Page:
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Earlier this year Scots singer-songwriter Nina Nesbitt found herself in a shower with a bloke she hardly knew, a bouncing version of her song Chewing Gum playing in the background.
She was stripped down for the scene in her Chewing Gum video, but the music was dressed up in layers of synthesisers and a generous dollop of light ‘pop’.
Gone was her thoughtful ‘girl with a guitar’ image. In was a highly polished Nina Nesbitt, long hair cropped to a sleeked back bob, body-con outfit, lots of coy glances to the camera.
Her reinvention was dramatic but largely well received – that video, after all, has so far managed a very respectable 3.2m YouTube views. With a big record company behind her and reviews praising her new pop sound, the stage looked set for the next chapter in the Edinburgh-born artist’s personal success story.
Last thing anyone might have expected was a massive Nina Nesbitt shaped u-turn.
“I did a tour when Chewing Gum came out,” recalls Nina. “I can say now that I felt so uncomfortable on stage.
“It all felt so wrong, everything about it was wrong. I needed to go right back to the drawing board.”
Many other 22 year old artists striving for a break – any X Factor wannabe, for example – might have put their head down and stuck with it. A record deal with its marketing power and connections is the glittering prize they all seek, after all.
But with a maturity beyond her years, Nina quit her label Universal Island, snatched back her career and walked away.
She fired a quick shot through her social media channels she went: “For the past couple years I’ve felt a lot pressure to have a hit, to sound like other people, to keep it safe, become someone I’m not comfortable being,” she wrote.
“Of course I’m ambitious, but I want to have success as ME, not someone I feel pressured into being.
“Sometimes people forget the ‘product’ they are working with is actually a human being.”
She cited pressure to look a certain way, date certain people, be with the right crowd or pander to the press – none of it matching her vision of the artist she wanted to be.
“I had written an album which was going to be electronic pop,” says Nina, who has just launched her first new material since the record company split, an EP called Life in Colour.
“But I didn’t want to be singing shiny pop songs or doing big budget videos.
“I took the songs and handed them to a publisher to send out. Other artists have picked them up, which is amazing – it means I have the best of both worlds.”
Probably best known for penning her own material – Stay Out, Apple Tree, her number 1 Scottish chart album Peroxide among the better known – she’s now carving a fresh niche as a writer for other artists.
The Shires put three songs which she had a hand in writing on their new album My Universe. Released at the end of last month it stormed the charts, landed at number three and instantly became the fastest-selling UK Country album of all time.
Across the Atlantic, Disney XD Kickin’ It starlet Olivia Holt picked Phoenix – written by Nina along with award winning songwriters Steve Mac and Ammar Malik – for her debut single.
While writing for others is definitely now part of her CV – along with her role as beauty ambassador for W7 cosmetics – her fans haven’t been forgotten. In fact it’s her fans who have provided the foundation for her latest EP, a collection of five songs inspired by the real life stories they’ve shared with her over her social media channels.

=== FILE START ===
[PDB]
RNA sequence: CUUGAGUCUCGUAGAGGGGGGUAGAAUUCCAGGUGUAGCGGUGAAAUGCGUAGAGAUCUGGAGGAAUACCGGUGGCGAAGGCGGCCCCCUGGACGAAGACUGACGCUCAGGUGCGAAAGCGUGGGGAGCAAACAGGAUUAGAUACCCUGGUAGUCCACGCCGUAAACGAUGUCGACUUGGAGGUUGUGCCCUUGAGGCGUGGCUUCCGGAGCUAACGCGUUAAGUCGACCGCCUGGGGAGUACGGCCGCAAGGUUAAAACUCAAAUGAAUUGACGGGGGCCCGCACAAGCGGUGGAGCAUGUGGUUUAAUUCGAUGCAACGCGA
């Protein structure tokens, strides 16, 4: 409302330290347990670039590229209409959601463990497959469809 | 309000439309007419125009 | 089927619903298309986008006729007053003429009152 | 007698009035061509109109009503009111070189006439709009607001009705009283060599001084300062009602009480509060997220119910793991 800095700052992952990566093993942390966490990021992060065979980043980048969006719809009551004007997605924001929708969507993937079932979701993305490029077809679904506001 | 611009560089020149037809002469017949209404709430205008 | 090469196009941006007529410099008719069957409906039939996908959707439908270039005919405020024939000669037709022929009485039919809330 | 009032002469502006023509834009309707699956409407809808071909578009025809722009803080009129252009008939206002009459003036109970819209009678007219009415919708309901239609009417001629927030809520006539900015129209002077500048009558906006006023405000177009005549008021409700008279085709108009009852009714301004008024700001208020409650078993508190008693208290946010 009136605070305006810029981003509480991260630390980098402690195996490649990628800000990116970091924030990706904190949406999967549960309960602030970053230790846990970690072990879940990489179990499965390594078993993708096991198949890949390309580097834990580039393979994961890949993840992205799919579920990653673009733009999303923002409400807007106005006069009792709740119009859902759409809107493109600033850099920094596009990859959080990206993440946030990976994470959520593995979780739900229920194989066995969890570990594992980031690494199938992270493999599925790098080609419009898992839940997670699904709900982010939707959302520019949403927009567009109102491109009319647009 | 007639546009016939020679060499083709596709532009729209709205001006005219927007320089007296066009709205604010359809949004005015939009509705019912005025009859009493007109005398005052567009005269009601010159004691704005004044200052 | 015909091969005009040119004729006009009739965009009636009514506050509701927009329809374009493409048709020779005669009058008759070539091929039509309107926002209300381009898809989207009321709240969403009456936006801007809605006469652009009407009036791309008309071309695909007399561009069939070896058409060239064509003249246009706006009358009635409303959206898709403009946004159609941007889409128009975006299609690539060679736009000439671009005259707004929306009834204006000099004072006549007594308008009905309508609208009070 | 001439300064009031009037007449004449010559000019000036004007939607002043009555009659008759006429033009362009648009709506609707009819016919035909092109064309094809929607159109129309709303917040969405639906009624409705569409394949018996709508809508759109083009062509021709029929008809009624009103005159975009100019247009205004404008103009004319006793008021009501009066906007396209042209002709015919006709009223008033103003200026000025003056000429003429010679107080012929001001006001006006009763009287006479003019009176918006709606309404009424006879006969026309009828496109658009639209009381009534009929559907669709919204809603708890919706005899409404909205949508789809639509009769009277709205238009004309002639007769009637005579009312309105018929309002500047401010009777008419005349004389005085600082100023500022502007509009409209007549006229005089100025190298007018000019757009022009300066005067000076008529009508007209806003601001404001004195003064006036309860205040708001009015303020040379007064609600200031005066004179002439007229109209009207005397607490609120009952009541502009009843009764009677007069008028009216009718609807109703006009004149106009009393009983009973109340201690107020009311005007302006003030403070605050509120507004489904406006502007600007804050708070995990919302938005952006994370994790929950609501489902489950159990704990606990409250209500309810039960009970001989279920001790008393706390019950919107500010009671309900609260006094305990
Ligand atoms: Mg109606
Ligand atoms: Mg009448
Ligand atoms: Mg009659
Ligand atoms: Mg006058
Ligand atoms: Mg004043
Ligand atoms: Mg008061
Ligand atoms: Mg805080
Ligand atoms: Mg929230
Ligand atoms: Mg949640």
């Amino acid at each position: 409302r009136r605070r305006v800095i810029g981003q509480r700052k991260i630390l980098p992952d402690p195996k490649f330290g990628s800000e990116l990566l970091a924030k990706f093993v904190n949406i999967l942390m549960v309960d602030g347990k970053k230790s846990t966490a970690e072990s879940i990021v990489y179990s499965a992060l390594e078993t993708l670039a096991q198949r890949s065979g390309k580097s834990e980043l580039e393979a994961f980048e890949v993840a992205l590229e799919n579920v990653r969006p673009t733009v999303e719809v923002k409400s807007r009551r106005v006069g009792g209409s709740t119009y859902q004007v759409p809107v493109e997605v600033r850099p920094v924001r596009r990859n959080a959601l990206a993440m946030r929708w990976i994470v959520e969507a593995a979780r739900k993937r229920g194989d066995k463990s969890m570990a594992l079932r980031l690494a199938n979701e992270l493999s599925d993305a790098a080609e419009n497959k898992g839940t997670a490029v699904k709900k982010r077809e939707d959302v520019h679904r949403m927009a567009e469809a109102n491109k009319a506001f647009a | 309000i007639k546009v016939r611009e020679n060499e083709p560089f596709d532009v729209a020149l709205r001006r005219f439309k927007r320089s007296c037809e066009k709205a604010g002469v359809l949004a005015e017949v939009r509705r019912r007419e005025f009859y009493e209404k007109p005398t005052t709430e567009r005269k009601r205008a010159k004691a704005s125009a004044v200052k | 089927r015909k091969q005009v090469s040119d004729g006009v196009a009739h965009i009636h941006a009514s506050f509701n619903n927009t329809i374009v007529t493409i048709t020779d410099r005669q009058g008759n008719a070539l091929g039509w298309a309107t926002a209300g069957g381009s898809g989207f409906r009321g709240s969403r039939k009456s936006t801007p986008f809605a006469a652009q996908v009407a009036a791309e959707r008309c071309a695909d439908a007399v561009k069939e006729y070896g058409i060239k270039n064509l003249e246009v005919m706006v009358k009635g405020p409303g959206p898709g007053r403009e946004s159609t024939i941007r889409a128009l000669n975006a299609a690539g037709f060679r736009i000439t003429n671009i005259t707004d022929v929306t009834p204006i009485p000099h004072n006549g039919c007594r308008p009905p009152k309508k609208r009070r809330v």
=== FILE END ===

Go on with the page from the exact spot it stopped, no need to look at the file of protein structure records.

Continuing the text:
“When you’re writing about your life every day, it’s draining,” explains Nina. “So I asked online for anyone with a story to tell that I could turn into a song, then got lots of stories… thousands in fact.
“They were really varied, some were very emotional, some very dark, some were a nice read.
“Whenever something jumped out, I tried to write a song about it. It might have been a little story or just someone writing about their feelings.”
Their stories formed her Song I Wrote for You project, and they touched a nerve. “So many young girls wrote to me with anxiety, depression, self-harm,” explains Nina, who’s originally from Balerno in Edinburgh and is now London based.
“I struggled with anxiety when I was around 15 or 16 years old, I recognised what they were saying. I know how it feels to be in that position where you feel that way, but I didn’t realise so many people had it.”
The songs are named after cities connected to the fans. Manchester is a thoughtful exploration of angst and self harm, Brisbane is based on a heartbreaking message from a fan describing the loss of her father. Another, Ontario, reflects on a deteriorating relationship.
She recorded it at her own Niightwatch Studio and sent it out into the world via her new record label, N2Records, for download on iTunes and Amazon.
Not forgetting her fans, she set up a social media group where they could meet to chat through relationships, anxieties and stresses, offering her own ‘agony aunt’ input.
Meanwhile, she’s putting the last touches to a new album which will be released next year – a return to the Nina Nesbitt style that almost disappeared in that haze of synthesised pop and glossy video.
The sound, she promises will be all her own. “Stripped back not folky or acoustic.
Nina Nesbitt’s EP Life in Colour is available to download on iTunes and Amazon. https://ninanesbitt.mysupadupa.com/
Words: Sandra Dick
Picture supplied by W7 cosmetics for which Nina is brand ambassador